No. 10: Bruins getting bounced by the Hurricanes
No. 9: Garnett’s knee injury alters Celtics’ fate
No. 8: The drama between Crowley and Gates Jr. and No. 7: The downfall of Steve Phillips
No. 6: The Red Sox reshape at the trade deadline
No. 5: The Manny/A-Rod steroid controversies
Manny Ramirez and Alex Rodriguez were no strangers to controversy heading into 2009. But the firestorm of criticism that hit the two superstars after it was revealed that both players used banned substances was at a new level.
Rodriguez was the first chip to fall. On the heels of a Sports Illustrated report that he had tested positive for testosterone and Primobolan, an anabolic steroid, in 2003, the Yankees third baseman participated in an emotional, sit-down interview Feb. 9 with ESPN’s Peter Gammons to confess ‘ at least partly ‘ two years after famously denying he ever used steroids in a “60 Minutes” interview with Katie Couric.
“When I arrived in Texas in 2001, I felt an enormous amount of pressure. I felt like I had all the weight of the world on top of me and I needed to perform, and perform at a high level every day,” Ramirez said of his stint with the Rangers.
“Back then, [baseball] was a different culture. It was very loose. I was young. I was stupid. I was naive. And I wanted to prove to everyone that I was worth being one of the greatest players of all time.
“I did take a banned substance. And for that, I am very sorry and deeply regretful.”
Rangers owner Tom Hicks said he felt “personally betrayed” and “deceived by Alex.” Even Barack Obama weighed in, calling the revelation “depressing.”
Unfortunately for Red Sox fans, the situation didn’t slow down the slugger. In fact, Rodriguez indicated to Gammons after the interview that finally telling the truth made him feel more at ease. Rodriguez missed spring training and the first month of the season with a hip injury. When he returned, he homered on the first pitch he saw and proceeded to help lift New York out of an early season funk. And while his regular-season stats were slightly below his normal standards (.286 BA, 30 HR, 100 RBI), Rodriguez came up big in October, ending a long run of postseason failure with a number of clutch hits while helping the Yankees win the World Series, his first championship.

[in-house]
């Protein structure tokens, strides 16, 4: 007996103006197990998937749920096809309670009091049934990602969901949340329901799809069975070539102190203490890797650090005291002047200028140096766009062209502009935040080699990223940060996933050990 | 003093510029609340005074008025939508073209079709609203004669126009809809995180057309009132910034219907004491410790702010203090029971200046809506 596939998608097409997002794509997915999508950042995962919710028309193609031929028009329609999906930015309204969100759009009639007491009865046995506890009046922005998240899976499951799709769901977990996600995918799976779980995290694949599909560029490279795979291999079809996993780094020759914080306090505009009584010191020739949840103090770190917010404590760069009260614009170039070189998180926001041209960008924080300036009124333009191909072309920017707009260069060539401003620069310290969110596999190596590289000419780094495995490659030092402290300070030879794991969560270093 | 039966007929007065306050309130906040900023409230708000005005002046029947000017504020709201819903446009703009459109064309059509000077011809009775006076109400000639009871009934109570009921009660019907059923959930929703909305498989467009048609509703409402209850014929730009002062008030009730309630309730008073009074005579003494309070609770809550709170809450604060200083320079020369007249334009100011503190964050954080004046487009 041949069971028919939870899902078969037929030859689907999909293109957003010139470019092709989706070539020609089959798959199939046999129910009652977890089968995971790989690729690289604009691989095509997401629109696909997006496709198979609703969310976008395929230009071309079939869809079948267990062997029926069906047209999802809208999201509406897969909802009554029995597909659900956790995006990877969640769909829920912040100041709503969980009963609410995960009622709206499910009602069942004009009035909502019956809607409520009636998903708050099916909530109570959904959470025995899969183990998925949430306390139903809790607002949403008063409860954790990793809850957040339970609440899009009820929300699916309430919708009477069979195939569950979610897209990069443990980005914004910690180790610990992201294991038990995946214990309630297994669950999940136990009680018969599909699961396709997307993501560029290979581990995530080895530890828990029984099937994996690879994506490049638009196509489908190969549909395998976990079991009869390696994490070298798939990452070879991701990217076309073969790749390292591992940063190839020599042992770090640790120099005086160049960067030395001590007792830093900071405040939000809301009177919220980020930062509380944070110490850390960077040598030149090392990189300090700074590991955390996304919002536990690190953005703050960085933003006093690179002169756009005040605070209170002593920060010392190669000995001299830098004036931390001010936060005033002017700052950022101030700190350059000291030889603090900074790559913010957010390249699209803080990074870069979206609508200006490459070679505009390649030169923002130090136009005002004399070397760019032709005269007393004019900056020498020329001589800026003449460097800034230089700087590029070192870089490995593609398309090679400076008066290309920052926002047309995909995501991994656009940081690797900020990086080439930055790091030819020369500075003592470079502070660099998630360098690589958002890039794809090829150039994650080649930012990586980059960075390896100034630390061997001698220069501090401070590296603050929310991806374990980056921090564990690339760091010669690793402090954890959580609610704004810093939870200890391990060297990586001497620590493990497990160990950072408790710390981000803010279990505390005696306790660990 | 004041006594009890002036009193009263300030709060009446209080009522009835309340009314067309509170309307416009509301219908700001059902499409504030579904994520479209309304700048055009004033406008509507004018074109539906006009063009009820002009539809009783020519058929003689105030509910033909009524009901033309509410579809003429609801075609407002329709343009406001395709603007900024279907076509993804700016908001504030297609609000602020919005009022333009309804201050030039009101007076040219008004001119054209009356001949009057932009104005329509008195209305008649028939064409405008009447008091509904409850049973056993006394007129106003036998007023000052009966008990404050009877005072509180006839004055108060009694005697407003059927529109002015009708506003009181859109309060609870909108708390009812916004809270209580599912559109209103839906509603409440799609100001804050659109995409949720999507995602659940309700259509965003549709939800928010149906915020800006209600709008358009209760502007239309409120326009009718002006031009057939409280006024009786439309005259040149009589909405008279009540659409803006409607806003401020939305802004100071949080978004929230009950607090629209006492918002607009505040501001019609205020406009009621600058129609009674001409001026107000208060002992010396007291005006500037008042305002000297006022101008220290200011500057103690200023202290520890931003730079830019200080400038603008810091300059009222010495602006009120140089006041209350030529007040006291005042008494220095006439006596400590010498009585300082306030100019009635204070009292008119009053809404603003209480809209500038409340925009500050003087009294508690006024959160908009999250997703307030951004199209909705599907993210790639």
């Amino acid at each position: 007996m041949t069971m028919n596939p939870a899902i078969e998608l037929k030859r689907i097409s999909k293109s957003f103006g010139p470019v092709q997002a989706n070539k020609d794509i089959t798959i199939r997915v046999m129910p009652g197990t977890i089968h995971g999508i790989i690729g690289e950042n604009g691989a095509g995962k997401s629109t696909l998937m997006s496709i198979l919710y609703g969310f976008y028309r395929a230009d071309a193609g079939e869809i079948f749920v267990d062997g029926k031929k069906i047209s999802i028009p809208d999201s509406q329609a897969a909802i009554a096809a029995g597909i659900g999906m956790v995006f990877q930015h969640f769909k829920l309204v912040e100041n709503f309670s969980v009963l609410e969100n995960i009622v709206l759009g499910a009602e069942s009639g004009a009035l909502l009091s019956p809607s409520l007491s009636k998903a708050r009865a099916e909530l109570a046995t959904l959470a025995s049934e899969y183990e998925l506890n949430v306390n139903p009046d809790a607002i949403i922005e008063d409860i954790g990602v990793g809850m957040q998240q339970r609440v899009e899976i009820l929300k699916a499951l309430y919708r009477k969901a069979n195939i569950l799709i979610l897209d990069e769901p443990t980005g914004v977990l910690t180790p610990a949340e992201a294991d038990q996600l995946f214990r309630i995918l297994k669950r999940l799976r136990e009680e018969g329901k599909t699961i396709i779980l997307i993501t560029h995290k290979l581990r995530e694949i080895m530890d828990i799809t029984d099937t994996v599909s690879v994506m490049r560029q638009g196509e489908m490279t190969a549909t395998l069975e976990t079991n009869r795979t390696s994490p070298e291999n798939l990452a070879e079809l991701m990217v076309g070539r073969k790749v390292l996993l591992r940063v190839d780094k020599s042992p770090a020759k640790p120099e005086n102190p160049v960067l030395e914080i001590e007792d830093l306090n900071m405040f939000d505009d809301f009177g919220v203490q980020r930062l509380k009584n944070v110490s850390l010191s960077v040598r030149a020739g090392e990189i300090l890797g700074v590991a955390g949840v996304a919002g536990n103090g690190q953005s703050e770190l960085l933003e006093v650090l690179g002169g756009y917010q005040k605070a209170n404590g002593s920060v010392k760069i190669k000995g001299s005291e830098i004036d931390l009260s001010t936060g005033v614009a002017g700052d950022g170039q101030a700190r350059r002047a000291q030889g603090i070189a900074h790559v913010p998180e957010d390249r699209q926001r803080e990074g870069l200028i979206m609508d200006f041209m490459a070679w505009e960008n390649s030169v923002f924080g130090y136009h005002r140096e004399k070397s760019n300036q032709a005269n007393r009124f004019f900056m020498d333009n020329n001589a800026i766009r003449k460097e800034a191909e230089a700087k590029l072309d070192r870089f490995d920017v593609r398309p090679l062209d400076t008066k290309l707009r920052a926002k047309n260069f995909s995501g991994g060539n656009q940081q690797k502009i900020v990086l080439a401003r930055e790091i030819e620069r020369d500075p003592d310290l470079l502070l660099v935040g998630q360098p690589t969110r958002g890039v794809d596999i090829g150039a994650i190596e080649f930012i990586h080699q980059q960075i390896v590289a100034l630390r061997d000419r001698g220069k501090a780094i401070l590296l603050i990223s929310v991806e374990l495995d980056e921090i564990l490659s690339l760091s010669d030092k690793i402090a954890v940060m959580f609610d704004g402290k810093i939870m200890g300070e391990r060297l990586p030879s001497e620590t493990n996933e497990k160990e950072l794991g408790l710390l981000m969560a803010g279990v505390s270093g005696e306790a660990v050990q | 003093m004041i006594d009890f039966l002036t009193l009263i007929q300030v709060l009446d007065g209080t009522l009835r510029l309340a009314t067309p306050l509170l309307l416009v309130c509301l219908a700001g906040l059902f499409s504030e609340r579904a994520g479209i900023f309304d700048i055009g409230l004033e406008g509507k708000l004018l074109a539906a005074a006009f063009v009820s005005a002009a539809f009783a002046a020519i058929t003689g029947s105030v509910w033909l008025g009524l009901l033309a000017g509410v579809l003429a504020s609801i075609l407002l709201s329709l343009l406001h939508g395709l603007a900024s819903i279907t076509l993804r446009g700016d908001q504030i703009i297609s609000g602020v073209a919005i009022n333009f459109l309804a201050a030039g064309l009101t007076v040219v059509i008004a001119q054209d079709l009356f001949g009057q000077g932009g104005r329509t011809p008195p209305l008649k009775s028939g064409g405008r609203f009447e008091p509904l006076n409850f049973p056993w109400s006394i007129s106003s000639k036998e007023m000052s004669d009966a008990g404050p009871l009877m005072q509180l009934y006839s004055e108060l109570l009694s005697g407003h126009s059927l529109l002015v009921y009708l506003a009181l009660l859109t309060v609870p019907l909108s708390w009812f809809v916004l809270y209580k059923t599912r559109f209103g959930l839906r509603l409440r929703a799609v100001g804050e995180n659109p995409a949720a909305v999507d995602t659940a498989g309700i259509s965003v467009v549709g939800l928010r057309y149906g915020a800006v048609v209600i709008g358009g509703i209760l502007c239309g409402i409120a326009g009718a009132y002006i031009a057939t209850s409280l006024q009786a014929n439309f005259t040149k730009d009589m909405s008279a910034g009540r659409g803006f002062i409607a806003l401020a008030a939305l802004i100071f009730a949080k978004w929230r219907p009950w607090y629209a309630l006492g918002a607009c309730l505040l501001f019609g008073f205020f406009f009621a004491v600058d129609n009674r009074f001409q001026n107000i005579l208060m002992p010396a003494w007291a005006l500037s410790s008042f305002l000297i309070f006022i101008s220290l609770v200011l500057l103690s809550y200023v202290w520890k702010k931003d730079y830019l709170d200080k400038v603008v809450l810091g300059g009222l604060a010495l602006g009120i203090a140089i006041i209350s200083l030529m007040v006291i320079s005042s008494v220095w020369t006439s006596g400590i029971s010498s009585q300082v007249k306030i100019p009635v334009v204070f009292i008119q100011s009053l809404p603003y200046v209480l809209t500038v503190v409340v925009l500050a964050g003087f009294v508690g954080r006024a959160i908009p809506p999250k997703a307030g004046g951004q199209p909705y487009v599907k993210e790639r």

Ramirez’ situation came to light a month into the season, when he received a 50-game ban after allegedly testing positive during spring training for the female fertility drug human chorionic gonadotropin (hCG), which is taken by steroid users to restart their bodies’ natural testosterone production as they come off a steroid cycle. Reports indicated that Ramirez also tested positive for artificial testosterone, but facing a challenge from the player on that charge, the league did not pursue it as it already had enough to hand out a harsh punishment.
In a statement issued by the MLB players’ union, Ramirez said: “Recently, I saw a physician for a personal health issue. He gave me a medication, not a steroid, which he thought was OK to give me. Unfortunately, the medication was banned under our drug policy. Under the policy that mistake is now my responsibility. I have been advised not to say anything more for now. I do want to say one other thing; I’ve taken and passed about 15 drug tests over the past five seasons.”
While the general reaction was condemnation of the former Red Sox slugger, his current team and fans offered support.
“It’s a dark day for baseball and certainly for this organization,” Dodgers general manager Ned Colletti said. “But people do make mistakes.”
Ramirez was welcomed back to “Mannywood” on July 3 and finished the season with a .290 average, 19 home runs and 63 RBI, helping the Dodgers win the NL West.
Ken Rosenthal, Fox Sports: Ken joined the show to help break down the entire A-Rod steroid story Audio|Mon, 9 Feb 2009: http://audio.weei.com/m/21848035/ken-rosenthal-fox-sports.htm
Mike Lupica, NY Daily News: Mike Lupica joins D&C to talk A-Rod Audio|Tue, 17 Feb 2009: http://audio.weei.com/m/21884959/mike-lupica-ny-daily-news.htm
Curt Schilling: Curt calls in to talk A-Rod, A-Rod and more A-Rod Audio|Tue, 10 Feb 200: http://audio.weei.com/m/21851766/curt-schilling.htm
D&C Opening Segment – 2-9-09: Dino and Gerry open the show with A-Rod talk: http://audio.weei.com/m/21847476/d-c-opening-segment-2-9-09.htm
Joel Sherman, NY Post: Joel Sherman joins Dennis and Callahan to talk A-Rod Audio|Mon, 9 Feb 2009: http://audio.weei.com/m/21847477/joel-sherman-ny-post.htm
Will Carroll, Baseball Prospectus: Will said there is no good explanation on why Manny took HCG and that Ramirez needs to come out and tell his side of the story right now Audio|Fri, 8 May 2009: http://audio.weei.com/m/22254122/will-carroll-baseball-prospectus.htm
Curt Schilling, Former Sox Pitcher: Schilling joins Dino and Gerry to talk Mannywood Audio|Fri, 8 May 2009: http://audio.weei.com/m/22254719/curt-schilling-former-sox-pitcher.htm
Sean Casey, MLB Network: Casey joins Dennis & Callahan to recap Mannygate Audio|Fri, 8 May 2009: http://audio.weei.com/m/22254724/sean-casey-mlb-network.htm
Ken Rosenthal, Fox Sports: Ken talked about what the Red Sox could do if David Ortiz continues his hitting funk and also what he thought about the Manny Ramirez suspension Audio|Tue, 12 May 2009: http://audio.weei.com/m/22275884/ken-rosenthal-fox-sports.htm
Terry Francona, Red Sox Manager: Terry talked about the Sox battling through some injuries and if he has ever had to deal with any players who have used PEDs Audio|Wed, 13 May 2009: http://audio.weei.com/m/22285354/terry-francona-red-sox-manager.htm